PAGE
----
North-Western Kenya: A Trip To Remember

Nearly every year since 1994, Geography undergraduates from Royal Holloway, University of London have visited Marich Pass, in North West Kenya, for a field trip to work on a series of environmental and social geography research projects, alongside local guides.

In 2009 I was lucky enough to go myself. After coming across my old photo album, it felt it only right to share some memories of that trip.

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Coca-Cola – hand painted advertisement at the Rift Valley!

Marich Pass and the surrounding area of West Pokot is one of the poorest parts of Kenya, with high levels of poverty and limited access to health and educational facilities. It is 500km north-west of Nairobi, situated roughly 30km from Uganda and 300km from South Sudan. The Marich Centre name is derived from the Marich Pass which is a deep, rocky cleft carved where the Moruny river emerges from the Cherangani Hills onto the dry plains of the Lake Turkana Basin. The Marich Pass Centre is in a forest clearing along the river bank two kilometres downstream from the Pass.

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Girls and our Banda (the rara skirt was just for camp)

On the compound, baboons, vervet monkeys and monitor lizards can be seen daily, with occasional visits by elephant and antelope. Over 100 birds have been identified on site and almost 400 within a radius of 30km. The surrounding scenery is superb, and the general area remains one of the least modernised in Kenya.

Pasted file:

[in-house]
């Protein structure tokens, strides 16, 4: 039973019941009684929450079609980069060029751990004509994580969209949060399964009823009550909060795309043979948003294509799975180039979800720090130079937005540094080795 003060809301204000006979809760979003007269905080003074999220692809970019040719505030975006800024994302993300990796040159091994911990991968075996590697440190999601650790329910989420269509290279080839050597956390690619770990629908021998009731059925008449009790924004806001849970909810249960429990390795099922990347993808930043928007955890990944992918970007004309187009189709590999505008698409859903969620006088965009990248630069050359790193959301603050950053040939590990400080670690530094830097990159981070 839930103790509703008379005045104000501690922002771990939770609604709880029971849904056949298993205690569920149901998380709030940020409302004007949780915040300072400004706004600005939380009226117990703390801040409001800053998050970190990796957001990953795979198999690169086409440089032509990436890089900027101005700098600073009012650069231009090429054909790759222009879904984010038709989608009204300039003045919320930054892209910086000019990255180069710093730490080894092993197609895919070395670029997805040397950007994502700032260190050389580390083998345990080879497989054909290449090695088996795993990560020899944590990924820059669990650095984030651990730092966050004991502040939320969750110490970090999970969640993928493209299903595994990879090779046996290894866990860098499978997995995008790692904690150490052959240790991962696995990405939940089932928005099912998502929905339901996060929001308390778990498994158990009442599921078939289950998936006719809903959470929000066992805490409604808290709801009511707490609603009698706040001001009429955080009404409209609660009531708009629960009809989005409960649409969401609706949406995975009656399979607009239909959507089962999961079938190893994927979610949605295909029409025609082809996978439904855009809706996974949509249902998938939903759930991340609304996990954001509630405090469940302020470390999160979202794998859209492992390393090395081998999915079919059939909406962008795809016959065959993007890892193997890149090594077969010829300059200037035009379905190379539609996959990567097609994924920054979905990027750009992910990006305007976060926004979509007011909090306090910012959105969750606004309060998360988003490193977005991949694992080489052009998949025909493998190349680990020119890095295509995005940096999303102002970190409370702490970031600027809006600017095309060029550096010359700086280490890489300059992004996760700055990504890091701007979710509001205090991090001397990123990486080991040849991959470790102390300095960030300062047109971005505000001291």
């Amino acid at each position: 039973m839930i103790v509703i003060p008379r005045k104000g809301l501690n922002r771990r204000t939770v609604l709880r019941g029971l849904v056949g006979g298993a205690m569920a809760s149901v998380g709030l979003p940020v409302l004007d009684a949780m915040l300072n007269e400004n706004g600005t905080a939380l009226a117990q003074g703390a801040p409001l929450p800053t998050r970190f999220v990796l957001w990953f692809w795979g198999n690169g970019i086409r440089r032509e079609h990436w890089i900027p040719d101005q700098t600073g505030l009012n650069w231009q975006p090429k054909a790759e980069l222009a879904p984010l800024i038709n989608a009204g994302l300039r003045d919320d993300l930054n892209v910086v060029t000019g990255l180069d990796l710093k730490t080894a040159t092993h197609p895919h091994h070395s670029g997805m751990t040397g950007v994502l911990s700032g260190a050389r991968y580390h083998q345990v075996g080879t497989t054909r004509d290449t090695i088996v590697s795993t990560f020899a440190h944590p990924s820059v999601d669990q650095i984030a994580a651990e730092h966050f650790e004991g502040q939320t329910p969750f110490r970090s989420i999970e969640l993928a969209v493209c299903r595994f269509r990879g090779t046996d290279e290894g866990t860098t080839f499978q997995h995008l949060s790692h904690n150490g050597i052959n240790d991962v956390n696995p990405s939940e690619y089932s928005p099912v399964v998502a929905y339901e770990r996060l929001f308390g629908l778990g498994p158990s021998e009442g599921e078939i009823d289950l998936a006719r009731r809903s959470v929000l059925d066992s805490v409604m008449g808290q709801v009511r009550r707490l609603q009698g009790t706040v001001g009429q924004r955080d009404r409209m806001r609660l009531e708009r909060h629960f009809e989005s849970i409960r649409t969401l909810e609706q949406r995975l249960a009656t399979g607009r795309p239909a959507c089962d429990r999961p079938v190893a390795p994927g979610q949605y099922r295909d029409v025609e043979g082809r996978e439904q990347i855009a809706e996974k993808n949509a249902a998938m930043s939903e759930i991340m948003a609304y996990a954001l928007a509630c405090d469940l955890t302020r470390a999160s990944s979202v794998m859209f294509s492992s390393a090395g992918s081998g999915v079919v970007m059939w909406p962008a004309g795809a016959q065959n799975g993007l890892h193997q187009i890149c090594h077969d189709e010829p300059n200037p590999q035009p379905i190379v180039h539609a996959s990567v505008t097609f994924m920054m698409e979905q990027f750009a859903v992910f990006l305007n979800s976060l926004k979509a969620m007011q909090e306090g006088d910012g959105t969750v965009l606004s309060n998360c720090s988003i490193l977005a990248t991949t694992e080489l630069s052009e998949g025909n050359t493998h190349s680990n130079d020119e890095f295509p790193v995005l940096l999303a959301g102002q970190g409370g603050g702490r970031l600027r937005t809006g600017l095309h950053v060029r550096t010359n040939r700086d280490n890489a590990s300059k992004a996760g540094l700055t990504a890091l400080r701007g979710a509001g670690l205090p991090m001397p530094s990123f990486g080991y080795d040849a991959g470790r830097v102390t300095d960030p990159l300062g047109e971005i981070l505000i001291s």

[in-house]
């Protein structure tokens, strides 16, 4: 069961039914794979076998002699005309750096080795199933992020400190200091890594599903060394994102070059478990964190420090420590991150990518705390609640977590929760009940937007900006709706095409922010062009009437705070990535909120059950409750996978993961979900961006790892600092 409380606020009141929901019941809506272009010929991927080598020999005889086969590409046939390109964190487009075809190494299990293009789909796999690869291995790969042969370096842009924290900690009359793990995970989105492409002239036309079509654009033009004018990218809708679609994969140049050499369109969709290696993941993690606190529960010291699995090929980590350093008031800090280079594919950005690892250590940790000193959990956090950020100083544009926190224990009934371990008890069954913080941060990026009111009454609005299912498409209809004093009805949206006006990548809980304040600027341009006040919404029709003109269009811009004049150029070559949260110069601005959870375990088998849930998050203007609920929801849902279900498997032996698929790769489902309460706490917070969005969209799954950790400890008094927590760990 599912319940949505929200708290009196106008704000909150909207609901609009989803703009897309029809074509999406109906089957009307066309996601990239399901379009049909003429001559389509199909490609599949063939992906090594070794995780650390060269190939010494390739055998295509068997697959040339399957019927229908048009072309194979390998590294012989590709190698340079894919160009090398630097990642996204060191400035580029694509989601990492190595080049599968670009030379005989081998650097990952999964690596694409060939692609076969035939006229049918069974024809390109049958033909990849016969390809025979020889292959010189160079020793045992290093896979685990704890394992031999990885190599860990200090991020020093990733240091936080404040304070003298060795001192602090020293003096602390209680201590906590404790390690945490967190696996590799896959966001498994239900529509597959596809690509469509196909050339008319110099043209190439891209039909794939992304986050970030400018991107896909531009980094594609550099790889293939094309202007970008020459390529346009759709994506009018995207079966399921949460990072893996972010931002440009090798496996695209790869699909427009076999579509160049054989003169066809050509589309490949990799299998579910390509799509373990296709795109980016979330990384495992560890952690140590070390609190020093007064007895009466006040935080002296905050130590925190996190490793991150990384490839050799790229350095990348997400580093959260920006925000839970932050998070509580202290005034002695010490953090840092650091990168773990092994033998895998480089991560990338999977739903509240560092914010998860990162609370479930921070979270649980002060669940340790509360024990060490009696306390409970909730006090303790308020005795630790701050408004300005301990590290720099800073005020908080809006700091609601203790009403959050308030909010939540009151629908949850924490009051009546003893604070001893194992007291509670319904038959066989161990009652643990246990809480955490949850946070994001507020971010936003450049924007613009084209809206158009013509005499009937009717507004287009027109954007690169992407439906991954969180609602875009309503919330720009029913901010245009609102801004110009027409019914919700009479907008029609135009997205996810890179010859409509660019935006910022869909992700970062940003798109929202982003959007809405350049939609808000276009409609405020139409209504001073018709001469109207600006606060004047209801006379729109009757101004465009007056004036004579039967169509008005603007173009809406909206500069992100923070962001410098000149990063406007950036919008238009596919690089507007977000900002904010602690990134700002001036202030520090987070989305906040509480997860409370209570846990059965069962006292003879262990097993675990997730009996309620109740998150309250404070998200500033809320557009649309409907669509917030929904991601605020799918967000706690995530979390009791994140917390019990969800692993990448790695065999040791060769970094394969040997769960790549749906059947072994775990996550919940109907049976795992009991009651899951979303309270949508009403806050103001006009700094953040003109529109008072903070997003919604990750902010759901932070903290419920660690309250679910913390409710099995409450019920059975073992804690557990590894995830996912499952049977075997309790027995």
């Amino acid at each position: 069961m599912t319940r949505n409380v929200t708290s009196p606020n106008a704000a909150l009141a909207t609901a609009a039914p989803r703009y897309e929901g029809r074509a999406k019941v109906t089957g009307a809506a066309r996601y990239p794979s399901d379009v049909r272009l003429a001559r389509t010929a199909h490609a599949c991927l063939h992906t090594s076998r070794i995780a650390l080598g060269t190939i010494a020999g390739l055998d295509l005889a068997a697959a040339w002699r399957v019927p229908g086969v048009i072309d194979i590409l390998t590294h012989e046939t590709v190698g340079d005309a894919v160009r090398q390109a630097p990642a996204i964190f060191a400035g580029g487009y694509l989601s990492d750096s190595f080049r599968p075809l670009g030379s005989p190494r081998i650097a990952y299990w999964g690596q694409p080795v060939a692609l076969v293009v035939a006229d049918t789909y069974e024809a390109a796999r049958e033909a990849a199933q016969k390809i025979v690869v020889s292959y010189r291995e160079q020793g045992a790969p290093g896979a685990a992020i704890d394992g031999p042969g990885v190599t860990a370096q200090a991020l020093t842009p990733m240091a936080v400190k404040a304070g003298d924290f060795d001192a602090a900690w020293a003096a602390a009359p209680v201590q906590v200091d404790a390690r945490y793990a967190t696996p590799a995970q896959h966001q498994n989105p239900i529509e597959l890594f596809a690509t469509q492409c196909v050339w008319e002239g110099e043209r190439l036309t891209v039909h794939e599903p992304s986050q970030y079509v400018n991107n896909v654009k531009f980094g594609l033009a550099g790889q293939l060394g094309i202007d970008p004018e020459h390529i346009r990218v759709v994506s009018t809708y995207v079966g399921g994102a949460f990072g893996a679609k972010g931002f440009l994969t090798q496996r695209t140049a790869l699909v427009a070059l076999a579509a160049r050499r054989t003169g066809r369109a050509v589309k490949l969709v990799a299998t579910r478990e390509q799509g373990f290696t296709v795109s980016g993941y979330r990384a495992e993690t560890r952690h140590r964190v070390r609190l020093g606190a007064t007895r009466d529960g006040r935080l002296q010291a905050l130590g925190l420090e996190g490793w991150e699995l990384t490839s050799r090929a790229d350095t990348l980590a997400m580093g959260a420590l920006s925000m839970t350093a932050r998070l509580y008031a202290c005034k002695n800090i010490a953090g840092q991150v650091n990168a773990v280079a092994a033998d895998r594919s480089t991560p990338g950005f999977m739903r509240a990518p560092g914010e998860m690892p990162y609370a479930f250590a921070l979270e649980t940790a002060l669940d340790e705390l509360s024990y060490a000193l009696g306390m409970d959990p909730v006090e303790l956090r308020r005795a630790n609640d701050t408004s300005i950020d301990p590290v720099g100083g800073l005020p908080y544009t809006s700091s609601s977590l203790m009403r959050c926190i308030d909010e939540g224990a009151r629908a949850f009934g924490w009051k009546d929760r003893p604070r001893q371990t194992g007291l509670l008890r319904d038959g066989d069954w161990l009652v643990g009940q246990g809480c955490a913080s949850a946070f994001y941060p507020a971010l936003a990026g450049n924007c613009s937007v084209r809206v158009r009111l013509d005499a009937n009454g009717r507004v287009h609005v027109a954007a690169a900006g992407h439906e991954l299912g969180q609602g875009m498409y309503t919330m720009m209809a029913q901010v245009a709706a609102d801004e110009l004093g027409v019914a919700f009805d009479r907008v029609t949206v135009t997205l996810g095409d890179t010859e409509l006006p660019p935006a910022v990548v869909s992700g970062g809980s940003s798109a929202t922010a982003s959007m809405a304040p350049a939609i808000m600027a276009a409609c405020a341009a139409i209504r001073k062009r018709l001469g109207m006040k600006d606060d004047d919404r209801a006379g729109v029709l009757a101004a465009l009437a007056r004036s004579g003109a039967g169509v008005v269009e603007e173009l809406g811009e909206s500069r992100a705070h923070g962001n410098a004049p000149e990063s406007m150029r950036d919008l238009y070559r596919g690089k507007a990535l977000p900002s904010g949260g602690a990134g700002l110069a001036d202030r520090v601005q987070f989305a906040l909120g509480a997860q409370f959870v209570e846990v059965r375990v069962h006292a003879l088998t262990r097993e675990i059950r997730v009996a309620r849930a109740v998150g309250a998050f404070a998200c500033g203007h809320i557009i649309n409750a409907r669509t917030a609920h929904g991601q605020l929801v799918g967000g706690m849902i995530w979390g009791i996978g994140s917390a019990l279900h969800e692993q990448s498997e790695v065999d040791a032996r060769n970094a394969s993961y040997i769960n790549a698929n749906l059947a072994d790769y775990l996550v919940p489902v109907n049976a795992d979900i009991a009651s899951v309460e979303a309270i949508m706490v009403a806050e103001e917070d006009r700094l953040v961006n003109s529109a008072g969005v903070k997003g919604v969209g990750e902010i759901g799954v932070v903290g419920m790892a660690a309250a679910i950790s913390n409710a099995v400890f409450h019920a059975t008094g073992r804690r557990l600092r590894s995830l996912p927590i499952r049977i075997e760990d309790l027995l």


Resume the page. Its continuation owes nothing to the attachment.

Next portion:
It is fair to say it was the most basic place I’ve ever visited. We stayed in 5 person African style huts (bandas), which were approximately 5m x 5m. The ablution block was situated about 150 yards from the cottages and was a home to a number of creepy crawlies – including scorpions! Cold showers only, but hot showers could happen by an arrangement of a bucket bath…  The food at the centre was ethnic African with staples such as maize, millet, sourgum and cassava root, supplemented with eggs and some form of meat, though it was hard to find out what…I was continually hoping for goat! Dinner time conversations went a bit like this:

Me – “What meat is this?”

Chef – “What meat do you like?”

Me – “Ummm…lamb?!”

Chef – “For you, it is lamb.”

There was no electricity but a generator would come on from 7pm-9pm to provide some evening light and a local well provided the fresh water supply.

All of this meant quite the culture shock for me, a 19-year-old who had never been to a developing country before. The bathroom was a total no-go area…with no light except that from torches which lit-up eyes glinting at you from the bushes on the walk there and then attracted swarming insect you when you reached the loo…the phobia was real. However, with the amount we were sweating in the heat of the day mixed with our limited and low-calorie diet, it wasn’t an insurmountable need…